Arab Today, arab today german salt mine feels the pinch of takeover fear
Last Updated : GMT 21:46:51
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German salt mine feels the pinch of takeover fear

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Arab Today, arab today German salt mine feels the pinch of takeover fear

Salt storeroom at the K+S mine in Philippsthal
Philippsthal - XINHUA

There is more than a pinch of concern among many of the thousands of workers at German giant K+S, the world's biggest salt miner, who fear for their jobs following a near eight-billion-euro ($9 billion) takeover bid by Canadian rival PotashCorp.

K+S, which is also a leading world producer of potash for fertiliser, rejected PotashCorp's unsolicited 7.85 billion-euro takeover bid in July, and spurned a renewed bid at the same price in August, saying it was too cheap and "puts jobs at risk".

But the possibility of the Canadian rival mounting a hostile bid has circulated in the media and reverberated deep below ground.

Employees seem to have taken little comfort from PotashCorp chief executive Jochen Tilk's assurance that the two companies can offer more job security if they join forces. "We look forward to working collaboratively to address any issues, including safeguarding the interests of employees and communities," Tilk said after his first bid was spurned.

Despite the constant 28-degree Centigrade heat in a tunnel 750 metres (half a mile) below ground at the K+S mine in Philippsthal, central Germany, those words seem to have found a cool reception.

- Job for life -

"We don't need anyone to tell us what to do," said Thomas Metz, supervisor of 111 miners in Sector 3 of the mine, a vast subterranean labyrinth as large as the city of Munich, who has been in the job for 35 years and has five years to go before retirement.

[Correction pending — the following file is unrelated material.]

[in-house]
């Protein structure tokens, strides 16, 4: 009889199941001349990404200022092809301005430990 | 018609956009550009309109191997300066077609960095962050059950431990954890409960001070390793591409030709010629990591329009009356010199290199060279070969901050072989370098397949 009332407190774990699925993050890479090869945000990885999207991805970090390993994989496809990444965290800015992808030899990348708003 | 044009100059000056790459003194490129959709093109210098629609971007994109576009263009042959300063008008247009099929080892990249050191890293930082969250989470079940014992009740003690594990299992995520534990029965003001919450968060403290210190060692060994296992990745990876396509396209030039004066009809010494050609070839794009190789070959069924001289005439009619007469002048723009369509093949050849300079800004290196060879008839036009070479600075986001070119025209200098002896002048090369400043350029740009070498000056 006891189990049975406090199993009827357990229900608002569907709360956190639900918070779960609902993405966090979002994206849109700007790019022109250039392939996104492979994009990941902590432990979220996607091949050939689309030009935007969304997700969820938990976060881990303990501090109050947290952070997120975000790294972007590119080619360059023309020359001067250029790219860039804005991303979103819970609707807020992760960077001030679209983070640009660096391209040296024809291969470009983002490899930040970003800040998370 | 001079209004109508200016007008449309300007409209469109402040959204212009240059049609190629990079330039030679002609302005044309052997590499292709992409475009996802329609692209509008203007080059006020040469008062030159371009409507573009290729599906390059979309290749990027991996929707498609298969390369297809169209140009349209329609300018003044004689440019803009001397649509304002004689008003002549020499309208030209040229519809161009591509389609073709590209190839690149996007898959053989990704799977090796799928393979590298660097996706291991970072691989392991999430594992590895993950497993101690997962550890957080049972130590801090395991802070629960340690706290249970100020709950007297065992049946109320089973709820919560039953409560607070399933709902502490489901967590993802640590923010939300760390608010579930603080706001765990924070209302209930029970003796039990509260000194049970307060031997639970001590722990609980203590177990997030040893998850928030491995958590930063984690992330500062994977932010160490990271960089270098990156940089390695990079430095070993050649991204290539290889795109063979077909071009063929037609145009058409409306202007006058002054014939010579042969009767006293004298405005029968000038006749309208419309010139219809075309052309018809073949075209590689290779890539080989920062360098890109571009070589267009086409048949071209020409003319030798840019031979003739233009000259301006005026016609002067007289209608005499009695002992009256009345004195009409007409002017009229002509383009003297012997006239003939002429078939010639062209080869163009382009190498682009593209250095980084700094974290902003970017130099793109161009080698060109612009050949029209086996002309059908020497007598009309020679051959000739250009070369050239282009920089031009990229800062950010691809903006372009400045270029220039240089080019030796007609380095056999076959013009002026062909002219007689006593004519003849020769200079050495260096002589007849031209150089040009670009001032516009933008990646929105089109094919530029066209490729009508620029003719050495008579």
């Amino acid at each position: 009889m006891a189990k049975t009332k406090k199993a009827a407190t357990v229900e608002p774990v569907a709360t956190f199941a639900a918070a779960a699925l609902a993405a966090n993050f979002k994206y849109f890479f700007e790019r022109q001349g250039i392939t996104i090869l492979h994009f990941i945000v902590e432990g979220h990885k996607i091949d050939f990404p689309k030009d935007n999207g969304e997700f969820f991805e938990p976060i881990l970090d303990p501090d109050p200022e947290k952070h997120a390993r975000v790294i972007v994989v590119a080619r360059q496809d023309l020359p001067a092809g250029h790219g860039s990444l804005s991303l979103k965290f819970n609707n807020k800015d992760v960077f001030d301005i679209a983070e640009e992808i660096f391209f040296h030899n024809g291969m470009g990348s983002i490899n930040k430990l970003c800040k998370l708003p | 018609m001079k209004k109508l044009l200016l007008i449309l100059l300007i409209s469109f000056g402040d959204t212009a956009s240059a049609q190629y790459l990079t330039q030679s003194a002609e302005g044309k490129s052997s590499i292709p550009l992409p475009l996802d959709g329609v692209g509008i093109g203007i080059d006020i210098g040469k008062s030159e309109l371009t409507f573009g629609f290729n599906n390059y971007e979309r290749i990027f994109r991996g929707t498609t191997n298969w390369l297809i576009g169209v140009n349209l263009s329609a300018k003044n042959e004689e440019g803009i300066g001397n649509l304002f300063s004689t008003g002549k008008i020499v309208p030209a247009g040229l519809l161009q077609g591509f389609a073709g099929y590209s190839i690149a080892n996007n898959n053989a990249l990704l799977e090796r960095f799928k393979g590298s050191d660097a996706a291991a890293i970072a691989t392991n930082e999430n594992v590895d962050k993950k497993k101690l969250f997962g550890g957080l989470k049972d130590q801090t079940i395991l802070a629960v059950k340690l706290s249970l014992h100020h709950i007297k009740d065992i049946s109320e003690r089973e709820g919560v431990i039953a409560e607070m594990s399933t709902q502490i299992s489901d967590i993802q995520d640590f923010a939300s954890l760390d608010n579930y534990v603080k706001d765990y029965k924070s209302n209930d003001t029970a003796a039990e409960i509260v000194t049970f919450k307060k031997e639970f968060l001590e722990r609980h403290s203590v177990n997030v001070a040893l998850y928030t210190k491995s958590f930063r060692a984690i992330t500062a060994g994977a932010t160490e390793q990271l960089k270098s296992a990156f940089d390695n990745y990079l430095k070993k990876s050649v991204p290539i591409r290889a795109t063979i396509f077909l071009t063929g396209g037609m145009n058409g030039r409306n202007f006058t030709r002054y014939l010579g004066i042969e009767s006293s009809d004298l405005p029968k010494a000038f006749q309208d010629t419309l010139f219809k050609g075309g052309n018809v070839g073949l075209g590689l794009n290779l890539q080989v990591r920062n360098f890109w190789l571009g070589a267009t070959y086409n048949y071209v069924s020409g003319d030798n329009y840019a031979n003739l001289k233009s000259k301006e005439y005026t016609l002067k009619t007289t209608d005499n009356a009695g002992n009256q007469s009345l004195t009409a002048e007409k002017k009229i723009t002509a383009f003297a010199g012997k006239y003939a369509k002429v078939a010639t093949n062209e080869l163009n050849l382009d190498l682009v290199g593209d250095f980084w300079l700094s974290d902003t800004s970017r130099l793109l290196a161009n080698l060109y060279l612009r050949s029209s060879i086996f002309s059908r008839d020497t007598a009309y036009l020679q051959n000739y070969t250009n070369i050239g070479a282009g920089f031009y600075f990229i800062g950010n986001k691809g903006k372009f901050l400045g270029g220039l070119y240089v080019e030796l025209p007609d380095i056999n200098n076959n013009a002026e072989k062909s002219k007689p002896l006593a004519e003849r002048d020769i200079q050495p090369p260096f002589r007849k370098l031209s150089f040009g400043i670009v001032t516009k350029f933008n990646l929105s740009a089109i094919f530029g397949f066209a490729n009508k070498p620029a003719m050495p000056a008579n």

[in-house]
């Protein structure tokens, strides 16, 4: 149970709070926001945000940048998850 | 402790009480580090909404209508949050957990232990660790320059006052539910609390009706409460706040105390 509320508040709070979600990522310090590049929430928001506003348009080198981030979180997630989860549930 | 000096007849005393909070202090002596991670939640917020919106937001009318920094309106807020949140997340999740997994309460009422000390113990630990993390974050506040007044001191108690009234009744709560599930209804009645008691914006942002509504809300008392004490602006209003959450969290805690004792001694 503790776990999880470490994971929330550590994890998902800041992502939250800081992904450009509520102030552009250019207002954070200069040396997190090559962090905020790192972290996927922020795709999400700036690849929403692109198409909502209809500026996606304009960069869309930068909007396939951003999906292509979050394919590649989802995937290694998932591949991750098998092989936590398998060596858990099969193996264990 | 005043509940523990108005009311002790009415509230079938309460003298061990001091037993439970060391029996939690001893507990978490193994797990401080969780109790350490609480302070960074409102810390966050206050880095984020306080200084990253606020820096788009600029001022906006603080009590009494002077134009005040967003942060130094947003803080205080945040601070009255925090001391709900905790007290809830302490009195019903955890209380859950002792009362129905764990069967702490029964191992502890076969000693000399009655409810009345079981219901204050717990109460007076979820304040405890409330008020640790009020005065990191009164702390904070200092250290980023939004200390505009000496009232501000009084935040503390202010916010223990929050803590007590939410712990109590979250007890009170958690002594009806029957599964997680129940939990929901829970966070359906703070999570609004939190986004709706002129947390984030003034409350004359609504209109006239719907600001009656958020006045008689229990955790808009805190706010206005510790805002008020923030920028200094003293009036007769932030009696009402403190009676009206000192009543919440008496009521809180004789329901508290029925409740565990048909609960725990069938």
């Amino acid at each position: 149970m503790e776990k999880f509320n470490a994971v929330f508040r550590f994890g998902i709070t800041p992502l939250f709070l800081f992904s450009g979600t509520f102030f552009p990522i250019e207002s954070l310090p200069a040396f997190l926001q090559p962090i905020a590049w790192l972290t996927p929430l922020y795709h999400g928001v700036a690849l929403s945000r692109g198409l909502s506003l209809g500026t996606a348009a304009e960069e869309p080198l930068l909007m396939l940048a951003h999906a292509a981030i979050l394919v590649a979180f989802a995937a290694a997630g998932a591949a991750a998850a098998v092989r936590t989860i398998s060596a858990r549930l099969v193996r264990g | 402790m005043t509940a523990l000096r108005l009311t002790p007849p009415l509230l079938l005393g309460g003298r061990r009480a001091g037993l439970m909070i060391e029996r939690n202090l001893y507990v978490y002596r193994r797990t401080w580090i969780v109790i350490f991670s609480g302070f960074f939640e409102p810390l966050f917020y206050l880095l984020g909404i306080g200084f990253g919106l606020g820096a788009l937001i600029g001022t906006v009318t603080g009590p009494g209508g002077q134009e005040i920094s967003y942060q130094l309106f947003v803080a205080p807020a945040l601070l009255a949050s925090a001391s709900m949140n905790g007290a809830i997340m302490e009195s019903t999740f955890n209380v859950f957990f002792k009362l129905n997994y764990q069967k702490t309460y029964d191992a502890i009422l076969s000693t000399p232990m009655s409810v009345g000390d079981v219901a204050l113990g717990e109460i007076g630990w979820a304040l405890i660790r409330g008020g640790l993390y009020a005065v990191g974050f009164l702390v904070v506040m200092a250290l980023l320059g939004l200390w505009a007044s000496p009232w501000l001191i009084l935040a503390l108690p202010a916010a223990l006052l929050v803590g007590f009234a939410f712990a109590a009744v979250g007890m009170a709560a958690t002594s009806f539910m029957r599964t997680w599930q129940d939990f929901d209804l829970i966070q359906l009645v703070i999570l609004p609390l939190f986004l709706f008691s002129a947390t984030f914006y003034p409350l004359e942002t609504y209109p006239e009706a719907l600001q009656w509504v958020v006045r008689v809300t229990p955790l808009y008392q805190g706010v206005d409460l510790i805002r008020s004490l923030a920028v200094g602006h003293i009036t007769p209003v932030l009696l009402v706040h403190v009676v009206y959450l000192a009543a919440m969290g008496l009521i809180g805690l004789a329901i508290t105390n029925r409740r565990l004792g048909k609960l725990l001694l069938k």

Like many of the 14,200 employees at this company, which was founded in the middle of the 19th century, working here is a family tradition. His father and grandfather both laboured in the same mine.

Potash, trapped in layers of salt, is the key ingredient in many fertilisers. It is a market believed to have enormous potential as the world tries to feed a growing population. But the industry has been forced to adapt to a sharp fall in prices, sparked three years ago by the collapse of a de facto oligopoly, in which a few firms exerted control over the market.

Shares in K+S, the only commodity producer on Frankfurt's DAX index, are widely held and some employees are concerned that a high enough takeover offer could tempt investors. PotashCorp's last takeover offer was 41 euros a share -- higher than Friday's close of 35.25 euros.

"It is all the same to funds who want to maximise their profits quickly... we are all scared they will sell," said Metz.

"We fear PotashCorp will close sites," added Vanessa Konkel, an 18-year-old apprentice who is one of only seven women who go underground. Wearing a protective yellow helmet, she uses a machine to fix metal anchors to support the tunnel ceiling.

Potash production in Germany is costly, in part because of the environmental rules. PotashCorp, on the other hand, has excess capacity. That is feeding speculation here that PotashCorp may simply want to control prices.

"The purchase does not make any sense for PotashCorp apart from creating a new consolidation in the potash industry, which is already concentrated," Societe Generale analyst Rajesh Singla said in June.

- Appeal to Merkel -

According to the German press, PotashCorp has promised not to touch the German sites for five years. But K+S argues that the legal conditions mean the promise has little weight.

Five years "is definitely not enough", said 40-year-old mechanic Rene Korngiebel.

Regional politicians have asked Berlin to help out, for example by taking a large enough stake in the group to block a takeover. But Chancellor Angela Merkel's government is not a fan of interfering in business.

"Having a majority shareholder would obviously help us but we don't have any influence over that," sighed Harald Doell, who represents employees on the board.

As they wait, workers cling to their traditions. On the last day at work of a company receptionist, it is time to get out the trumpets for the traditional miners' song, "Steigerlied". He, too, has worked here for his entire career.

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